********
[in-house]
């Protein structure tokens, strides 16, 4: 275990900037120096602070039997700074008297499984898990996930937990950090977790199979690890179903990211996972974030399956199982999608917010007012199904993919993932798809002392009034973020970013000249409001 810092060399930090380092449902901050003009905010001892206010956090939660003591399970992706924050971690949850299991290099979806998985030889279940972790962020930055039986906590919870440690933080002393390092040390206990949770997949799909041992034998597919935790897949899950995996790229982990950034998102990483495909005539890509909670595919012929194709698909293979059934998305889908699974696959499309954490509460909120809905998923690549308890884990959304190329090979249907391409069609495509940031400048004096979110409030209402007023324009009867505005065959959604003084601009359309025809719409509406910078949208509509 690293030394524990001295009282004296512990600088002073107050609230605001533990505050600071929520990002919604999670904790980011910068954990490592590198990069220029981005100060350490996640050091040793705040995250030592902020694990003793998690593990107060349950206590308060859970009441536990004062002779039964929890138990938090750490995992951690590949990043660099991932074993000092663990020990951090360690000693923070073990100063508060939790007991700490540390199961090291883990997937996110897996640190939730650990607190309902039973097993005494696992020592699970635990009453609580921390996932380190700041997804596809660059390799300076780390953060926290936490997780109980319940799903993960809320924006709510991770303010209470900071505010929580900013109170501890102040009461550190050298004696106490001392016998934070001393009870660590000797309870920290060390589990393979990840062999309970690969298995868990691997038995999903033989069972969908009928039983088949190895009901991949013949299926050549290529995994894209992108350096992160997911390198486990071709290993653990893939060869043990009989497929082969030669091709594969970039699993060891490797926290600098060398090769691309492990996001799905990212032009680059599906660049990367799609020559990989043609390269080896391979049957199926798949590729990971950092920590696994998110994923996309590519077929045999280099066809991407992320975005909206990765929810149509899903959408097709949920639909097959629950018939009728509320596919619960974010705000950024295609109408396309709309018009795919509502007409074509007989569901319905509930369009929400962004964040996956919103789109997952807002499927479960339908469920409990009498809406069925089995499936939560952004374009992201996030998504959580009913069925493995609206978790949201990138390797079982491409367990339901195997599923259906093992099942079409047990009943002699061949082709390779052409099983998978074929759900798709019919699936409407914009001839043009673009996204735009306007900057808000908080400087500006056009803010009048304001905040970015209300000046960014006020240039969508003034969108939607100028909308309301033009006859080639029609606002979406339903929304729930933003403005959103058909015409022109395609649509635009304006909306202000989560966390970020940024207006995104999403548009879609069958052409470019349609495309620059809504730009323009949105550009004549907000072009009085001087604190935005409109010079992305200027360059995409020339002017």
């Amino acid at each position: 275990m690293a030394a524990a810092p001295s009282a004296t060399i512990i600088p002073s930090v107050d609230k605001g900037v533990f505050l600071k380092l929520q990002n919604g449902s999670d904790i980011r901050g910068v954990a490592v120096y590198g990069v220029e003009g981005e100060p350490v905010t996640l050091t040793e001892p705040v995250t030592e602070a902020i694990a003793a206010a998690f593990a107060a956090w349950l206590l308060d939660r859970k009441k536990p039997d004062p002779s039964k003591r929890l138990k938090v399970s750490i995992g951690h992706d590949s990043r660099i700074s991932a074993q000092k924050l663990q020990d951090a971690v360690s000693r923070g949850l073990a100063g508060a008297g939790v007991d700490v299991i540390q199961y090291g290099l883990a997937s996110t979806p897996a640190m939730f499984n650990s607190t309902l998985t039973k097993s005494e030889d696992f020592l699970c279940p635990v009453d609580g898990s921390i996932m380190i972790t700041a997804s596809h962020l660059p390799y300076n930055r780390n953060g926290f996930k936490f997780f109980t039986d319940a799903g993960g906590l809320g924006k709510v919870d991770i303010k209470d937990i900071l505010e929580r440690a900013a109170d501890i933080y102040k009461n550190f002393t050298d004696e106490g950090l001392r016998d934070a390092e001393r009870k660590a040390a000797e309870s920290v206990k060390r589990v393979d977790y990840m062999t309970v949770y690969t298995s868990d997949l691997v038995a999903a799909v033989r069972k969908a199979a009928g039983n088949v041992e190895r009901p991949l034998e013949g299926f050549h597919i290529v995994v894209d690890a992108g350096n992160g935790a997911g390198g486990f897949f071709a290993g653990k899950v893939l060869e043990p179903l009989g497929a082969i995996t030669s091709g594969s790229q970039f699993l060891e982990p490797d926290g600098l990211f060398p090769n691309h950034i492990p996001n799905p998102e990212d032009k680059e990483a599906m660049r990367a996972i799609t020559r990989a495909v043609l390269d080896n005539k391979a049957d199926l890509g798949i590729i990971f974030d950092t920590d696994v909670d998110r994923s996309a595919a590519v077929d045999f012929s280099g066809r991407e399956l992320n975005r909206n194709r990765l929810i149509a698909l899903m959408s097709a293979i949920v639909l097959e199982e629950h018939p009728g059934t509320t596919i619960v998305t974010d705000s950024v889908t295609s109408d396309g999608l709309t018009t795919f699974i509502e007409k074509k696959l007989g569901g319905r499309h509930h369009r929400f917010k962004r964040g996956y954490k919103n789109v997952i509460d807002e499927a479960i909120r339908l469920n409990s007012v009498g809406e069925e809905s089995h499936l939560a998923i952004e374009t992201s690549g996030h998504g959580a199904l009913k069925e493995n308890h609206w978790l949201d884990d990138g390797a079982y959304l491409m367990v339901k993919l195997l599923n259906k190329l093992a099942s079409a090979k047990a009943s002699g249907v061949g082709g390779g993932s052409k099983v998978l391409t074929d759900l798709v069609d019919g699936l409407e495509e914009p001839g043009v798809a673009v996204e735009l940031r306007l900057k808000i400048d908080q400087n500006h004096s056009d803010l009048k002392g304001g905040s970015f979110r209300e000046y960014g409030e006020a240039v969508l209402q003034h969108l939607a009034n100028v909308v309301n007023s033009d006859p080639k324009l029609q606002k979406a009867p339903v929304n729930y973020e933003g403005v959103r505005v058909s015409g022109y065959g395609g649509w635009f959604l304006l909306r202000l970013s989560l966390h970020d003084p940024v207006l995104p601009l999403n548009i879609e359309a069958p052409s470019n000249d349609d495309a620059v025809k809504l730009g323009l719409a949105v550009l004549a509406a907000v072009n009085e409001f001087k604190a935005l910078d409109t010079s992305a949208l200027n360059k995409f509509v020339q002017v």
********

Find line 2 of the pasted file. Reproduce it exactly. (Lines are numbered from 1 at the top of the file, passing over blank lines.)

């Protein structure tokens, strides 16, 4: 275990900037120096602070039997700074008297499984898990996930937990950090977790199979690890179903990211996972974030399956199982999608917010007012199904993919993932798809002392009034973020970013000249409001 810092060399930090380092449902901050003009905010001892206010956090939660003591399970992706924050971690949850299991290099979806998985030889279940972790962020930055039986906590919870440690933080002393390092040390206990949770997949799909041992034998597919935790897949899950995996790229982990950034998102990483495909005539890509909670595919012929194709698909293979059934998305889908699974696959499309954490509460909120809905998923690549308890884990959304190329090979249907391409069609495509940031400048004096979110409030209402007023324009009867505005065959959604003084601009359309025809719409509406910078949208509509 690293030394524990001295009282004296512990600088002073107050609230605001533990505050600071929520990002919604999670904790980011910068954990490592590198990069220029981005100060350490996640050091040793705040995250030592902020694990003793998690593990107060349950206590308060859970009441536990004062002779039964929890138990938090750490995992951690590949990043660099991932074993000092663990020990951090360690000693923070073990100063508060939790007991700490540390199961090291883990997937996110897996640190939730650990607190309902039973097993005494696992020592699970635990009453609580921390996932380190700041997804596809660059390799300076780390953060926290936490997780109980319940799903993960809320924006709510991770303010209470900071505010929580900013109170501890102040009461550190050298004696106490001392016998934070001393009870660590000797309870920290060390589990393979990840062999309970690969298995868990691997038995999903033989069972969908009928039983088949190895009901991949013949299926050549290529995994894209992108350096992160997911390198486990071709290993653990893939060869043990009989497929082969030669091709594969970039699993060891490797926290600098060398090769691309492990996001799905990212032009680059599906660049990367799609020559990989043609390269080896391979049957199926798949590729990971950092920590696994998110994923996309590519077929045999280099066809991407992320975005909206990765929810149509899903959408097709949920639909097959629950018939009728509320596919619960974010705000950024295609109408396309709309018009795919509502007409074509007989569901319905509930369009929400962004964040996956919103789109997952807002499927479960339908469920409990009498809406069925089995499936939560952004374009992201996030998504959580009913069925493995609206978790949201990138390797079982491409367990339901195997599923259906093992099942079409047990009943002699061949082709390779052409099983998978074929759900798709019919699936409407914009001839043009673009996204735009306007900057808000908080400087500006056009803010009048304001905040970015209300000046960014006020240039969508003034969108939607100028909308309301033009006859080639029609606002979406339903929304729930933003403005959103058909015409022109395609649509635009304006909306202000989560966390970020940024207006995104999403548009879609069958052409470019349609495309620059809504730009323009949105550009004549907000072009009085001087604190935005409109010079992305200027360059995409020339002017």